Interview with Fr. Nathanael Symeonides from the Kayhan London, a Persian-language newspaper outside Iran, on the visit of Pope Francis and Ecumenical Patriarch Bartholomew to Jerusalem.
“The meeting of the pope and the ecumenical patriarch in Jerusalem 50 years after the historic encounter of our ever-memorable predecessors, Paul VI and Athenagoras, should not be underestimated by anyone,” said Ecumenical Patriarch Bartholomew in an interview published last May in the National Catholic Reporter. Obviously he is addressing a Catholic audience in that specific interview, but when I read that sentence I had a feeling as if he was addressing the Turkish audience too; as the historic meeting that will take place in Jerusalem next weekend is about to go unnoticed by the Turkish public.
NCC - Church leaders celebrate historic meeting of Ecumenical Patriarch Bartholomew and Pope Francis
Washington, May 28, 2014 – Officers and staff of the National Council of Churches USA expressed “joy and celebration” at the historic meeting of Ecumenical Patriarch Bartholomew and Pope Francis in Jerusalem this week. While media coverage has focused on Pope Francis’ meetings with Israeli and Palestinian leaders, the NCC noted the original purpose of the visit was “ecumenical in nature.” “The real significance is the fact that both Pope Francis and Ecumenical Patriarch Bartholomew traveled to Jerusalem to embrace the unity that has been growing for fifty years,” said Jim Winkler, president and general secretary of the NCC
Departing from his weekly catechesis on the gifts of the Holy Spirit, Pope Francis devoted his May 28 general audience to his recent pilgrimage to the Holy Land. The trip, he said, had three purposes. The “principal purpose” was “to commemorate the 50th anniversary of the meeting of Pope Paul VI and Ecumenical Patriarch Athenagoras …
JERUSALEM — Pope Francis pursued peace of both body and soul here Sunday, inviting the leaders of Israel and the Palestinians to the Vatican to pray for peace and later embracing his own estranged Christian brother, Ecumenical Patriarch Bartholomew. Representatives of the president of Israel and the Palestinian Authority said they would accept Francis’ offer, although it was questionable how productive the event could be. The Israeli presidency is largely ceremonial.
On the second day of his pilgrimage to the Holy Land over the weekend, Pope Francis got in trouble. Several media outlets called it a "propaganda war": The pontiff made an unscheduled stop to pray at the wall that divides Jerusalem from Bethlehem, which is in the West Bank; the following day, Israeli Prime Minister Benjamin Netanyahu accompanied him on yet another unscheduled visit, this time to an Israeli memorial for victims of terrorism. There were endless photo ops—a competition to capture the pope's most politically poignant moment: praying at the Western Wall, praying on the banks of the Jordan River, praying before a Palestinian security checkpoint covered with Arabic graffiti. But even though Francis met with Netanyahu and Palestinian Authority President Mahmoud Abbas, his trip wasn't about the Arab-Israeli conflict. It was about Christians.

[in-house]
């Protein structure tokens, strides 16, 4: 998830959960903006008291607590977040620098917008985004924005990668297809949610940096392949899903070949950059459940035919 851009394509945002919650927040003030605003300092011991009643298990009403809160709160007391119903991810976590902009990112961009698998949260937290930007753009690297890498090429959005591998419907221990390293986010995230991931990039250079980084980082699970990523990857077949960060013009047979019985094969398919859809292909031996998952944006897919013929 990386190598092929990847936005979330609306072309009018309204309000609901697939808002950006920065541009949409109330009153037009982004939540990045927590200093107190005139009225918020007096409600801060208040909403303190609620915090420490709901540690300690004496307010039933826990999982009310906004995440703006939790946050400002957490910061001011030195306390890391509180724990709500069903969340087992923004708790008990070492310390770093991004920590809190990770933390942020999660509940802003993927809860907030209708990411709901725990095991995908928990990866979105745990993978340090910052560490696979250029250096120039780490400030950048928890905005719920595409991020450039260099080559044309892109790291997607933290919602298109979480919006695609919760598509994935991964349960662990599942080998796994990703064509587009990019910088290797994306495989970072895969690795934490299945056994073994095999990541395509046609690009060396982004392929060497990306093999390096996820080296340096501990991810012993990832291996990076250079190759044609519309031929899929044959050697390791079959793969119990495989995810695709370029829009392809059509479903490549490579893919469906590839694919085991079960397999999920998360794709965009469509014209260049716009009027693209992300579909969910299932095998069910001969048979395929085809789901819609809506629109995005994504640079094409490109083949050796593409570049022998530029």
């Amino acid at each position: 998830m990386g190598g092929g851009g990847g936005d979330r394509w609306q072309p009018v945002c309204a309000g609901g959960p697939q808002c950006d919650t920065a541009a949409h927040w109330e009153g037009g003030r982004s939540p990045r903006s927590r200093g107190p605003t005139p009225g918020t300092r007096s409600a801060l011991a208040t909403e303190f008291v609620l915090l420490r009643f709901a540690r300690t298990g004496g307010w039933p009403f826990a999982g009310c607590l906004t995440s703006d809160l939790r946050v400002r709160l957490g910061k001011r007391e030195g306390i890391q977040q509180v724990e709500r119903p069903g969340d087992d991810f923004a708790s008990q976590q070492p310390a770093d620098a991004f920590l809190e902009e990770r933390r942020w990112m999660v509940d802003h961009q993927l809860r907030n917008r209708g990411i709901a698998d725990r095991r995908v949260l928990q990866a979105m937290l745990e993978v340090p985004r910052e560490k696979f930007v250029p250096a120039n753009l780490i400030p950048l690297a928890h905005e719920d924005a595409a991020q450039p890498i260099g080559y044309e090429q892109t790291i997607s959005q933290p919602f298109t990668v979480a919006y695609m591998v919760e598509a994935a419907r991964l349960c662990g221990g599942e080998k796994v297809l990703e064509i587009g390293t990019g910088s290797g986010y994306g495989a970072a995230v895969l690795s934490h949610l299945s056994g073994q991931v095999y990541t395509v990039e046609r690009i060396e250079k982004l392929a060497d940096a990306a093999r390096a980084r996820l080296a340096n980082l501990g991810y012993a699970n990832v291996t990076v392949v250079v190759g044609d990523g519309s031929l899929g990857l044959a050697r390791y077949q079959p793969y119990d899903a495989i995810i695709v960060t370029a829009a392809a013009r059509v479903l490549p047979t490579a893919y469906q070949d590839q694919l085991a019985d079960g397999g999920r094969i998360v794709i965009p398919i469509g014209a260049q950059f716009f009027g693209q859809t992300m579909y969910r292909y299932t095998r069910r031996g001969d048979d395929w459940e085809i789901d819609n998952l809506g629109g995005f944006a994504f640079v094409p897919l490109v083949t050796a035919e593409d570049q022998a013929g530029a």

JERUSALEM — If anyone gets credit for bringing Pope Francis I, leader of the world’s 1.2 billion Catholics to Israel this week, it is All-Holiness Ecumenical Patriarch Bartholomew, spiritual leader of over 300 million Orthodox Christian faithful worldwide. It all started when Patriarch Bartholomew attended Pope Francis’ investiture last March — the first time that a spiritual head of the Orthodox Christians has attended such a papal inaugural Mass since the "Great Schism" in 1054. Seeing as the moment was historic, Patriarch Bartholomew went one further, suggesting a joint religious road trip of sorts to Jerusalem — to mark and celebrate the reconciliation between the two churches 50 years ago.
JERUSALEM - Pope Francis joined Orthodox Patriarch Bartholomew I in an historic joint prayer for the Christian unity at Christianity's holiest site in Jerusalem on Sunday. They met at the Church of the Holy Sepulcher inside the walled Old City after signing a landmark pledge to work together to further unity between the eastern and western branches of Christianity, estranged for a millennium.
JERUSALEM (AP) — Pope Francis and the spiritual leader of the world's Orthodox Christians prayed together Sunday inside the Jerusalem church that symbolizes their divisions, calling their historic meeting a step toward healing the centuries-old Catholic-Orthodox schism. Francis and Ecumenical Patriarch Bartholomew I embraced one another in the stone courtyard outside the 12th century Church of the Holy Sepulcher and recited the "Our Father" prayer together once inside, an unprecedented moment of solemnity at the spot where Catholic and Orthodox believe Jesus was crucified, buried and resurrected.